“I’m not an expert of any sort,” says the ninety-three-year-old on the line from his Los Angeles office. “I really try to think of stories that I myself would like to read. I try and think of characters that I myself would be interested in. In other words, I never try to write for a certain segment of the readership. I write for myself and I hope that I’m not that unusual. If I like it other people might also like it.”
When it came to naming his characters he had an unusual habit of using alliteration—think Peter Parker, Bruce Banner, Matt Murdoch and Reed Richards—for a very practical reason.
“It’s because I have a bad memory,” he says. “If I could remember one of the names like Spider-Man, if I could remember his first name was Peter then I knew his second name began with a P and it was easier for me to think of it. That is really the only reason. I have a terrible memory for names and by making the first and second letter the same if I thought of one name I had a clue as to what the other was.”
These days Lee, who will appear at Fan Expo in Toronto this weekend in what is being billed as his last-ever Canadian appearance, enjoys superstar status but is humble when asked about his legacy. “I didn’t go out of my way to be enduring,” he says.
In fact, when he began writing comic books over seventy years ago, “I was just hoping that somebody would buy them so I could keep my job and be able to pay the rent. In a million years I wouldn’t have thought I’d be travelling around the country, talking to people like you about the comics. It is incredible what has happened.
“I just hope that maybe I brought some enjoyment to people, and they enjoyed reading the stories.”
And they have. Bolstered by passionate fan—or True Believers as Lee calls them—support Lee’s work has endured in the form of movies, videogames, books and on hundreds of comment boards where aficionados pit superhero against superhero in epic make-believe battles and argue over who would emerge victorious. Lee, however, claims he doesn’t have a preferred character.
“People expect me to have a favourite,” he says, “so I always say Spider-Man because that’s what they expect. I’m really not good at favourites. I really love them all.”
So out of Spider-Man, Hulk, Professor X or any of the other three hundred or so characters he created, who does he most relate to?
“Of course I think of myself as being like Tony Stark because he’s glamorous and intelligent and handsome and all that,” he laughs. “But seriously I think there is a little bit of everybody in all these characters. I think that’s why them seem to be popular. I tried to give hem all hang-ups and weaknesses. None of them are really perfect. They are just like regular people, I hope.”
It’s not a spoiler to let you know the Avengers save the world in The Age of Ultron. The spectacular six have rescued the planet before and, no doubt, will save it again in future. In superhero movies the globe is always on the eve of destruction.
The original movie, 2012’s The Avengers, saw the team protect the planet from Thor’s evil brother Loki while in Superman II the Man of Steel battles three Kryptonian criminals set to obliterate our orb. A baddie named M tries to wage world war in The League Of Extraordinary Gentlemen and recently the Fantastic Four prevented a giant cosmic entity called Galactus from gobbling up the earth.
“I see a suit of armour around the world,” says Tony Stark in Age of Ultron. “Peace in our time, imagine that.”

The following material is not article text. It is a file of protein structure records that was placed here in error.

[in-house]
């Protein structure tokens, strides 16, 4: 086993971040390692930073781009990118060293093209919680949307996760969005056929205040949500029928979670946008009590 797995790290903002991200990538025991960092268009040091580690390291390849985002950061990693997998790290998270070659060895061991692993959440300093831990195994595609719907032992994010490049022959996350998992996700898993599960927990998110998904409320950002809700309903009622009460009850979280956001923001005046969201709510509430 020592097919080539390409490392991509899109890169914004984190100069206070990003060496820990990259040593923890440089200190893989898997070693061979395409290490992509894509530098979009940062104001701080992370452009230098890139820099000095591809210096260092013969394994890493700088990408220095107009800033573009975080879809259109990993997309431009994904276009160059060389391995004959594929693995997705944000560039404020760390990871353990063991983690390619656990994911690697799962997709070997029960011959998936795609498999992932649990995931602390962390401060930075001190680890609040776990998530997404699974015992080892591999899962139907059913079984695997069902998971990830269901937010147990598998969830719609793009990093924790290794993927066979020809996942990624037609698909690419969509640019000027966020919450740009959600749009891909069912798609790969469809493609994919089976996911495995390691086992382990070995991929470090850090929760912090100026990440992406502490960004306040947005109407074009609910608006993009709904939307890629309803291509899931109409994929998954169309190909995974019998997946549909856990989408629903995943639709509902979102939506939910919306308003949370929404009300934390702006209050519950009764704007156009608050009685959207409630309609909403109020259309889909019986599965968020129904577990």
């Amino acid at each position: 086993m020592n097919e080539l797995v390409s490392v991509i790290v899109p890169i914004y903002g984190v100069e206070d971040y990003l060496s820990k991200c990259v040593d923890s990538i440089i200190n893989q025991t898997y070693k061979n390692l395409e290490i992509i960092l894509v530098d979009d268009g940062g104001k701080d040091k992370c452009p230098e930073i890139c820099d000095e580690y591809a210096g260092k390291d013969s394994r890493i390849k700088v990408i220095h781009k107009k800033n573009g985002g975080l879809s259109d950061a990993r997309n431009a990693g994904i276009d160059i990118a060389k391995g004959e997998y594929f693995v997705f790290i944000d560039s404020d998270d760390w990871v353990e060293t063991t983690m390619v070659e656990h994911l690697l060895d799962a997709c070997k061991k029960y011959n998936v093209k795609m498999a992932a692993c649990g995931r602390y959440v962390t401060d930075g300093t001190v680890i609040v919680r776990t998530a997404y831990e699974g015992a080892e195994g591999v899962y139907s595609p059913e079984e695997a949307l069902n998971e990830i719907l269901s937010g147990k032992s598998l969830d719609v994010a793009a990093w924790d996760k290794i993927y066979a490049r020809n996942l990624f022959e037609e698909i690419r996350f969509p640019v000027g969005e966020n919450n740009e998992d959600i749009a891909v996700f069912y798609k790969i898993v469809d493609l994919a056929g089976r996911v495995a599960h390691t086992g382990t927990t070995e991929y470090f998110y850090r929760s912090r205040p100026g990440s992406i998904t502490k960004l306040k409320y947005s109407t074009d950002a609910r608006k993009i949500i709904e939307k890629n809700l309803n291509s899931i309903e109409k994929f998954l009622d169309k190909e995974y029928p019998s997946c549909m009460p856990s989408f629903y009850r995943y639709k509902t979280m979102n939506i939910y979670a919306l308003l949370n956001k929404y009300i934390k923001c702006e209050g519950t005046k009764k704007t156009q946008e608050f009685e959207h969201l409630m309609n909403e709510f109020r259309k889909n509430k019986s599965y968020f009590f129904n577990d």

The movies get bigger every time out and with thirty more superhero flicks scheduled for the five years—including Deadpool, Doctor Strange and Gambit—the mind reels at the ways villains might endanger our world. It sounds entertaining but haven’t we’ve already been there? Where do you go from the threat of total annihilation?
Diminishing returns in terms of audience reaction, that’s where. We all know The Avengers will pull out all the stops to save the earth. Buildings will crumble, trucks will go airborne and giant cracks will appear where city streets used to be but by the end credits you know everyone will emerge relatively unscathed, with the bad people vanquished and the good guys grinning from ear to ear. Viewers are left with CGI fatigue, but dammit a catastrophe was averted. Again.
But we’ve been there, done that. Why not freshen things up and turn back the hands of the doomsday clock a few minutes to create tension in the form of different kinds of situations? It sounds counter intuitive—bigger is always better, right?— but imagine Captain America going mano a mano with Kim Jong-un or Iron Man shrinking down to the size of a microbe to battle cancer from the inside à la Fantastic Voyage.
The real world is a very complicated place. Every day the news delivers more bad information than all the tragedies of Aeschylus and Sophocles combined. Stories of beheadings, terrorism and all manner of terrible behaviour flood the airwaves aching to be corrected by some sort of superhero. How great would it be to see warrior princess of the Amazons Wonder Woman unleash the Lasso of Truth on the Canadian Senate or weather maven Storm get all medieval on climate change?
An injection of real world issues might not make for big box office, but it certainly would infuse the movies with a sense of unpredictability—just like real life events. Real life is messy and volatile and that’s what keeps it interesting.
I understand one of the reasons we go to movies like The Avengers: Age of Ultron is to see things we’ll never witness in real life, but it’s hard not to agree with Hawkeye (Jeremy Renner) when he says, “We’re fighting an army of robots and I have a bow and arrow—it makes no sense!” These movies try to dazzle our eyes—and they do!— but bringing them down to earth, literally, might help us engage our brains as well.